Meaning of AS in English

as 1

/az/ ; unstressed /euhz/ , adv.

1. to the same degree, amount, or extent; similarly; equally: I don't think it's as hot and humid today as it was yesterday.

2. for example; for instance: Some flowers, as the rose, require special care.

3. thought to be or considered to be: the square as distinct from the rectangle; the church as separate from the state.

4. in the manner (directed, agreed, promised, etc.): She sang as promised. He left as agreed.

5. as well . See well 1 (def. 11).

6. as well as . See well 1 (def. 12).


7. (used correlatively after an adjective or adverb prec. by an adverbial phrase, the adverbial as, or another adverb) to such a degree or extent that: It came out the same way as it did before. You are as good as you think you are.

8. (without antecedent) in the degree, manner, etc., of or that: She's good as gold. Do as we do.

9. at the same time that; while; when: as you look away.

10. since; because: As you are leaving last, please turn out the lights.

11. though: Questionable as it may be, we will proceed.

12. with the result or purpose: He said it in a voice so loud as to make everyone stare.

13. Informal. (in dependent clauses) that: I don't know as I do.

14. Midland and Southern U.S. and Brit. Dial. than.

15. as ... as , (used to express similarity or equality in a specified characteristic, condition, etc., as between one person or thing and another): as rich as Croesus.

16. as far as , to the degree or extent that: It is an excellent piece of work, as far as I can tell.

17. as for or to , with respect to; in reference to: As for staying away, I wouldn't think of it.

18. as good as ,

a. equivalent to; in effect; practically: as good as new.

b. true to; trustworthy as: as good as his word.

19. as how , Chiefly Midland and Southern U.S. that; if; whether: He allowed as how it was none of my business. I don't know as how I ought to interfere.

20. as if or though , as it would be if: It was as if the world had come to an end.

21. as is , in whatever condition something happens to be, esp. referring to something offered for sale in a flawed, damaged, or used condition: We bought the table as is.

22. as it were , in a way; so to speak: He became, as it were, a man without a country.

23. as long as . See long 1 (def. 39).

24. as of , beginning on; on and after; from: This price is effective as of June 23.

25. as regards , with regard or reference to; concerning: As regards the expense involved, it is of no concern to him.

26. as such ,

a. as being what is indicated; in that capacity: An officer of the law, as such, is entitled to respect.

b. in itself or in themselves: The position, as such, does not appeal to him, but the salary is a lure.

27. as yet , up to the present time; until now: As yet, no one has thought of a solution.


28. (used relatively) that; who; which (usually prec. by such or the same ): I have the same trouble as you had.

29. a fact that: She did her job well, as can be proved by the records.

30. New England, Midland, and Southern U.S. who; whom; which; that: Them as has gets.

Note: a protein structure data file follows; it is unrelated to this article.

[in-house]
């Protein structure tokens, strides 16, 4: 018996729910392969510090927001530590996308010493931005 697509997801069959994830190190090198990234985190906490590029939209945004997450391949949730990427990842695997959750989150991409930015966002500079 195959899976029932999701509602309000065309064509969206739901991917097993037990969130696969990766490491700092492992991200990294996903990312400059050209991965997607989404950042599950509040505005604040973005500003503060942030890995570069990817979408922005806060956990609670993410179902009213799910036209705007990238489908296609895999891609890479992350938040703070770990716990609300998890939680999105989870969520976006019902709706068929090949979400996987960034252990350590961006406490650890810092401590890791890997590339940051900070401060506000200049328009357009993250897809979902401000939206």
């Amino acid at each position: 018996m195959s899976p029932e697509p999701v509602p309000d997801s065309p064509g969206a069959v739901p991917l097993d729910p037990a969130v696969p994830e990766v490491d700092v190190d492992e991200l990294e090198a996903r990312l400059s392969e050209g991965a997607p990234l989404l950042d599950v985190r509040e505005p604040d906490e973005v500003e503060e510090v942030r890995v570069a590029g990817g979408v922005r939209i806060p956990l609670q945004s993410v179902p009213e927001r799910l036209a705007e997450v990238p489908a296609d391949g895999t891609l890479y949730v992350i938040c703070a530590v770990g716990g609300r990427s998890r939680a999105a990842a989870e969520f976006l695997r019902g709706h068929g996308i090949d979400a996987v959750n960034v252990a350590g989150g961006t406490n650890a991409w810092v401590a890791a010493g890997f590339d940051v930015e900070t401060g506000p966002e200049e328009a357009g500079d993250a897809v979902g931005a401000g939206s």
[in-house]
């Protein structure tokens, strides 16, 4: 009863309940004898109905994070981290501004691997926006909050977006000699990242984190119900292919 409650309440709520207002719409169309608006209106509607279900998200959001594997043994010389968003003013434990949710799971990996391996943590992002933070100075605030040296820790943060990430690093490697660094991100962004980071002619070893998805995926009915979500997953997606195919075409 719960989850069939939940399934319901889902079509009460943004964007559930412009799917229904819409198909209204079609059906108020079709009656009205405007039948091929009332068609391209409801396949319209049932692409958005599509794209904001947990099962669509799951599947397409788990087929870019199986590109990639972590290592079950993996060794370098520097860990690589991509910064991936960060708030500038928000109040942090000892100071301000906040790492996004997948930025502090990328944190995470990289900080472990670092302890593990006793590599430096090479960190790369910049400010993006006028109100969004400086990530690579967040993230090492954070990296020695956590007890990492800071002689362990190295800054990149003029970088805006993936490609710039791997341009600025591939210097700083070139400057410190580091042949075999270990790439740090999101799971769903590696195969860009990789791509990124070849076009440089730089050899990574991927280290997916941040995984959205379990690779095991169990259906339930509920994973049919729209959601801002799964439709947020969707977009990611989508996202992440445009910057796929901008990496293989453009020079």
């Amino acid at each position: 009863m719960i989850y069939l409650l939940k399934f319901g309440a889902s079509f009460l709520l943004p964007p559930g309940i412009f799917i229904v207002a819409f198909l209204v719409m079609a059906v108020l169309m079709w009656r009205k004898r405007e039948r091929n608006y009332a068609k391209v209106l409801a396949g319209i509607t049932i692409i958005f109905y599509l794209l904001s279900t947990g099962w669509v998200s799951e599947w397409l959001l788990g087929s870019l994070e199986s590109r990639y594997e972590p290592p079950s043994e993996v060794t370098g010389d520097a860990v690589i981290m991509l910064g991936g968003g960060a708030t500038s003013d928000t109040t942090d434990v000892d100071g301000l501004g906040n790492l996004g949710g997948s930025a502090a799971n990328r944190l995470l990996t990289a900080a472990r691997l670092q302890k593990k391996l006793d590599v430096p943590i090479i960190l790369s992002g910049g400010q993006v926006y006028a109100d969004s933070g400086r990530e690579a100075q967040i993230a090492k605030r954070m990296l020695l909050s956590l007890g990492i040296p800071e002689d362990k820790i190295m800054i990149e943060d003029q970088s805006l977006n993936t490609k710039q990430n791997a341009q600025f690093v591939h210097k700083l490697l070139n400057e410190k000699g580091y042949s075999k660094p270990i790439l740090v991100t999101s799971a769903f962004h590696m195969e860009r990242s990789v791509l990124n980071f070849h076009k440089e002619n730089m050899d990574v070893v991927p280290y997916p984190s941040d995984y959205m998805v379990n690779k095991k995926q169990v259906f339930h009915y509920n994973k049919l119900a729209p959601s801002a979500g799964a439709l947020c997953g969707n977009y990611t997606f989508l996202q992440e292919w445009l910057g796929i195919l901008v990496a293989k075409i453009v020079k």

31. in the role, function, or status of: to act as leader.

[ bef. 1000; ME as, als, alse, also, OE alswa, ealswa all so (see ALSO), quite so, quite as, as; c. MD alse (D als ), OHG also (MHG álso, álse, als, G also so, als as, as if, because) ]

Syn. 10. See because .

Usage . As a conjunction, one sense of AS is "because": As she was bored, Sue left the room. AS also has an equally common use in the sense "while, when": As the parade passed by, the crowd cheered and applauded. These two senses sometimes result in ambiguity: As the gates were closed, he walked away. (When? Because?)

AS ... AS is standard in both positive and negative constructions: The fleet was as widely scattered then as it had been at the start of the conflict. Foreign service is not as attractive as it once was. SO ... AS is sometimes used in negative constructions (... not so attractive as it once was ) and in questions ( "What is so rare as a day in June?" ).

The phrase AS FAR AS generally introduces a clause: As far as money is concerned, the council has exhausted all its resources. In some informal speech and writing, AS FAR AS is treated as a preposition and followed only by an object: As far as money, the council has exhausted all its resources.

AS TO as a compound preposition has long been standard though occasionally criticized as a vague substitute for about, of, on, or concerning: We were undecided as to our destination. AS TO sometimes occurs at the beginning of a sentence, where it introduces an element that would otherwise have less emphasis: As to his salary, that too will be reviewed.

AS TO WHAT and AS TO WHETHER are sometimes considered redundant but have long been standard: an argument as to what department was responsible. See also all, because, farther, like, so 1 .

as 2

/as/ , n. , pl. asses /as"iz/ .

1. a copper coin and early monetary unit of ancient Rome, originally having a nominal weight of a pound of 12 ounces: discontinued c80 B.C.

2. a unit of weight equal to 12 ounces.

[ 1595-1605; ]

Random House Webster's Unabridged English dictionary.      Полный английский словарь Вебстер - Random House .